It's well known that star fund manager Neil Woodford, for one, has become bullish on UK cyclical firms recently.
He's been buying into big firms such as Lloyds Banking Group and British Land because he thinks the outlook for the UK economy is good and UK-facing cyclicals have seen their valuations pushed down too far.
Cheap, but rising costs
If you like his idea and you are looking for a smaller cyclical firm to invest in, I reckon Epwin Group(LSE: EPWN) takes a lot of beating. The firm manufactures windows, doors and plastic cladding products such as drainage pipes, composite decking, and stuff for finishing off around the roofline of buildings.
The valuation is low. At today's 108p share price the forward price-to-earnings (P/E) rating runs at just over 7.4 for 2018 and the forward dividend yield sits around 6.5%. City analysts following the firm expect forward earnings to cover the payout just over twice.
As you might expect, there's a reason for the firm's lowly rating. Since the vote to leave the EU and sterling's plunge, Epwin has been juggling increased input costs. Nevertheless, in May the firm told us that trading is in line with expectations, which according to City analysts following the firm means an increase in earnings per share of 2% this year and 3% during 2018.
Stalled growth in profits
Meanwhile, Pets at Home Group(LSE: PETS) is a specialist retailer of pet food, accessories, veterinary and grooming services. Its earnings have been lacklustre, with EPS coming in flat over the last couple of years and set to decline by 10% or so for the current year to March 2018, before flattening again the year after that.
The firm has been looking at its pricing and hopes that reductions in selling prices will rejuvenate profitable sales growth in the years ahead. Within the operational setup, the vet business is growing fast. In May, the firm reported in the full-year results that total income from joint venture vet practices grew almost 25% last year to £47.1m, which is around 10% of the level of overall gross profit. There's also brisk progress on building up online sales.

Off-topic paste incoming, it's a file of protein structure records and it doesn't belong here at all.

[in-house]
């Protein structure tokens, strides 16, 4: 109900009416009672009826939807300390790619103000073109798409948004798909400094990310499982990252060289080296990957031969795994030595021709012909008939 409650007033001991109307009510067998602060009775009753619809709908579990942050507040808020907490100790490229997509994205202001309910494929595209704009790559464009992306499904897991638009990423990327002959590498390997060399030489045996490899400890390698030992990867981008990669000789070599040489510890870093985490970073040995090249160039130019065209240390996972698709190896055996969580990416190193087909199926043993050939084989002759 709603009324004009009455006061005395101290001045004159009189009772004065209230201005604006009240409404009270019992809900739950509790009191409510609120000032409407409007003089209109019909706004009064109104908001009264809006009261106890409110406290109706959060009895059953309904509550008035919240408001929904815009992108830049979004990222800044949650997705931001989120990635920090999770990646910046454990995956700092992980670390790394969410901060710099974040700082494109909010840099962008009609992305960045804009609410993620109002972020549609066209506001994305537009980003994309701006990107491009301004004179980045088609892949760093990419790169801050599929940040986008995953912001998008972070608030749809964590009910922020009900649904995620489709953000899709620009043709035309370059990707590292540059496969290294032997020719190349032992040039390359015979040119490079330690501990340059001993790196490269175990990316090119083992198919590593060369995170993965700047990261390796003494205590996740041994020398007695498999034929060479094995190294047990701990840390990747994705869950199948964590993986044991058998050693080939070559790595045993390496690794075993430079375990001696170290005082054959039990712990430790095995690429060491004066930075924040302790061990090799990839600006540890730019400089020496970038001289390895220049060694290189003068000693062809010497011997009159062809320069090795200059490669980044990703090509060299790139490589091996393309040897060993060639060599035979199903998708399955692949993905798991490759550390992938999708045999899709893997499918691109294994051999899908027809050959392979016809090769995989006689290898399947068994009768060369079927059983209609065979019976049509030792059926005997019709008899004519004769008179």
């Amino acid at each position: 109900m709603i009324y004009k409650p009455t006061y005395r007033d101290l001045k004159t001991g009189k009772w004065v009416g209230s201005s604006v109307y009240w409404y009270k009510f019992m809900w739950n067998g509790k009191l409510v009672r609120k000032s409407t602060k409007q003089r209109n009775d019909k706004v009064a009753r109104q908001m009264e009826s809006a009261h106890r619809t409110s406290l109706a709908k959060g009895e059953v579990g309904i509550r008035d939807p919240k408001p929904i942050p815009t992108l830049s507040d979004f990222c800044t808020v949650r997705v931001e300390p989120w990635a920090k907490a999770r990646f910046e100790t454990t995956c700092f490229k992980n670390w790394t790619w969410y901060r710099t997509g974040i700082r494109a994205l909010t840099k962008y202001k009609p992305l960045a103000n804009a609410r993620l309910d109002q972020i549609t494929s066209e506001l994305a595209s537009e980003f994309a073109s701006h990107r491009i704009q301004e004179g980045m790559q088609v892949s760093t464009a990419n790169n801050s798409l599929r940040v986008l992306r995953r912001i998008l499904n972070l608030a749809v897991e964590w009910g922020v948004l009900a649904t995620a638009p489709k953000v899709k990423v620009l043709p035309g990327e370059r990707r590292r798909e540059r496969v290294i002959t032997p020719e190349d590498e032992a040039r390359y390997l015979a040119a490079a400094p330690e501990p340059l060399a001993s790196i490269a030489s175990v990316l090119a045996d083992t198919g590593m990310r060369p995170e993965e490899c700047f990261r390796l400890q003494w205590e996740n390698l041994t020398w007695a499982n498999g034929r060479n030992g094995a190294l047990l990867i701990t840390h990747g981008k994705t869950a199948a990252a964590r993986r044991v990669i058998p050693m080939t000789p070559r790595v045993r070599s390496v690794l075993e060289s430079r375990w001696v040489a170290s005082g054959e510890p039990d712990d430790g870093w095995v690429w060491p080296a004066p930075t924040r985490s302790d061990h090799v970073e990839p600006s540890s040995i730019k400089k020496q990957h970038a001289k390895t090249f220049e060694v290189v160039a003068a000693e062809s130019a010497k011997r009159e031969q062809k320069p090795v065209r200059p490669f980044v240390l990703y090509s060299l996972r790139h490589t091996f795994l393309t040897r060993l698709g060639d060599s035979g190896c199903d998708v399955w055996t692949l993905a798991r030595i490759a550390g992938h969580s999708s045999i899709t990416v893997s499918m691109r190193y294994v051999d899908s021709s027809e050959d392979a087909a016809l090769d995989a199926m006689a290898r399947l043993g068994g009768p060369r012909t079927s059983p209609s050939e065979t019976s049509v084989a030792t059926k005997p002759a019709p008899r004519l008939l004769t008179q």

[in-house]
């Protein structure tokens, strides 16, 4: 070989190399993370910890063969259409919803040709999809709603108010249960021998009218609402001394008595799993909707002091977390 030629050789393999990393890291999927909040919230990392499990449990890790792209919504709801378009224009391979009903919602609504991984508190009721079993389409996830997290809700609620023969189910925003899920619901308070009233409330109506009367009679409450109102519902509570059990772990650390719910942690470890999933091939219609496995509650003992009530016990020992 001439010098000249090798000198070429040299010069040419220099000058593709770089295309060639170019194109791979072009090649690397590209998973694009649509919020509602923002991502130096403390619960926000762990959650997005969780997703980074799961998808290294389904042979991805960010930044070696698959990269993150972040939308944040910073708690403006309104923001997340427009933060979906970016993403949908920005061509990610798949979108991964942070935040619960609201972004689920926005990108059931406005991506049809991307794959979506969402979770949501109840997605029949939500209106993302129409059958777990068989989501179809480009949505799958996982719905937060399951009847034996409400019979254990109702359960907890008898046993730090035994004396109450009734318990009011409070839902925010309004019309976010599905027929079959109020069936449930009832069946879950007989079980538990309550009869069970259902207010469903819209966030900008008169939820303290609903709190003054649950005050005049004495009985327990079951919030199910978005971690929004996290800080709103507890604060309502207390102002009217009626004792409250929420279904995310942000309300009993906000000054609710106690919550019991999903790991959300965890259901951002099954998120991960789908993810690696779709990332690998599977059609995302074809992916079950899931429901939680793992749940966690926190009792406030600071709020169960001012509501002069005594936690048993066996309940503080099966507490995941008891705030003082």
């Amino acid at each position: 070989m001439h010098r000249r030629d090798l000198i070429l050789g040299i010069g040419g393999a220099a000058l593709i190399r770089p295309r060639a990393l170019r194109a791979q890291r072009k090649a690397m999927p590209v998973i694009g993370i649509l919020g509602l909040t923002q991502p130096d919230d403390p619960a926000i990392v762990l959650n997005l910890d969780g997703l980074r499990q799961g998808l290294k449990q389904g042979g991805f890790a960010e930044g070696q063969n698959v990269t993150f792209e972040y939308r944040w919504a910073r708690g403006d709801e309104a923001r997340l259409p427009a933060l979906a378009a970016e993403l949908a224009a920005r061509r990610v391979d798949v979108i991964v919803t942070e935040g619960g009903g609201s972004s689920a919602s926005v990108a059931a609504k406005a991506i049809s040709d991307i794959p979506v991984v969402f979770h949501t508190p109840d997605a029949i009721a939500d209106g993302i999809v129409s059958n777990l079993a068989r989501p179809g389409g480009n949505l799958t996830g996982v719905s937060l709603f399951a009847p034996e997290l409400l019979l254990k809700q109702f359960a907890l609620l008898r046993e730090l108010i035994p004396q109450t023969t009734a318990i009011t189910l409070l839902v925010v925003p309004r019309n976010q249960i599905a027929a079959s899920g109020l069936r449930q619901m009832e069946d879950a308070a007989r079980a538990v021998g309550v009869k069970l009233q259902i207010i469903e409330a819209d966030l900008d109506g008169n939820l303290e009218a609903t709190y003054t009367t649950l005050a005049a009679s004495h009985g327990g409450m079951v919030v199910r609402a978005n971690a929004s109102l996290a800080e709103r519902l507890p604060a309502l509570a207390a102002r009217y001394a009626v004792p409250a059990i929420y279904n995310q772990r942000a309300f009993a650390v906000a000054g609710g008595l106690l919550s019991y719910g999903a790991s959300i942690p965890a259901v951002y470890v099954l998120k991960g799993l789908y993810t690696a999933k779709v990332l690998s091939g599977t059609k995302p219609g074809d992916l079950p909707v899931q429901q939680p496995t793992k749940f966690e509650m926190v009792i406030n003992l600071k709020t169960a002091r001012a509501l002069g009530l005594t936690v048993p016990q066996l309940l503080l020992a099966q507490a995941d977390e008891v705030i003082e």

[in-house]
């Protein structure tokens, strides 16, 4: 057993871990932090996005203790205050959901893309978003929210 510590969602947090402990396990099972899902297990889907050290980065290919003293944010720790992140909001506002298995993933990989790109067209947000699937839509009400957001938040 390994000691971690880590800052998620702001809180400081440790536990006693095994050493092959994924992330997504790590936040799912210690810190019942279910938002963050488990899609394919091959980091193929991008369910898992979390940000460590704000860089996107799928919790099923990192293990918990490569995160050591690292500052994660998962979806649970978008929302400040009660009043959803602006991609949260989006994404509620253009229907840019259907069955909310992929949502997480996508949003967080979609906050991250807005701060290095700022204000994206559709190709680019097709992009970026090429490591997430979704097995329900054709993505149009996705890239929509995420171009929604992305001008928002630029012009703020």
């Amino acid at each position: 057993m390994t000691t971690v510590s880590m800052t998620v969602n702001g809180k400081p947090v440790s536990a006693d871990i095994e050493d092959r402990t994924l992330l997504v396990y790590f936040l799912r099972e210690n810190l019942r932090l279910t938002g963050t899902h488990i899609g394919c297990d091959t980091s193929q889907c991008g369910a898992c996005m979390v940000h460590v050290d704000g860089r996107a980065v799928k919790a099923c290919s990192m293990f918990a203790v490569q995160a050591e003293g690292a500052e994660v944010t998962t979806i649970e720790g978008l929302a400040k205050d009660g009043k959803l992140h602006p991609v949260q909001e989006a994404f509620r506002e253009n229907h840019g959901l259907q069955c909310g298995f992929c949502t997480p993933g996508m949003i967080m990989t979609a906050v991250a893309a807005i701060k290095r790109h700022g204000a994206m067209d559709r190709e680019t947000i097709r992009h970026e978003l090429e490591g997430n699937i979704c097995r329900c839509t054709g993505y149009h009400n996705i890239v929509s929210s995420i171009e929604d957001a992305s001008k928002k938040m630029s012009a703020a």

At today's 162p, share price the firm trades on a forward P/E rating around 12 for the year to March 2019 and pays a forward dividend yield of just under 4.6%. Forward earnings should cover the payout around 1.8 times.
The rollout rolls on
I think the reason for this low-looking valuation could be that Pets at Home is something of a rollout proposition with stalling profit growth. The net store count was up at 442 at the end of last year compared to 427 stores the year before.
During 2017, the firm is targeting the opening of 15 superstores, 50 vet practices and 50 grooming salons, although it's unclear how many of those vet and grooming outlets will be standalone and how many within existing or new stores. Also unknown is how many, if any, stores will be closed during the year. Nevertheless, the rollout rolls on, and if Pets at Home can restore earnings growth the stock could make a decent investment at these levels.
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Kevin Godbold has no position in any shares mentioned. The Motley Fool UK has recommended Lloyds Banking Group. Views expressed on the companies mentioned in this article are those of the writer and therefore may differ from the official recommendations we make in our subscription services such as Share Advisor, Hidden Winners and Pro. Here at The Motley Fool we believe that considering a diverse range of insights makes us better investors.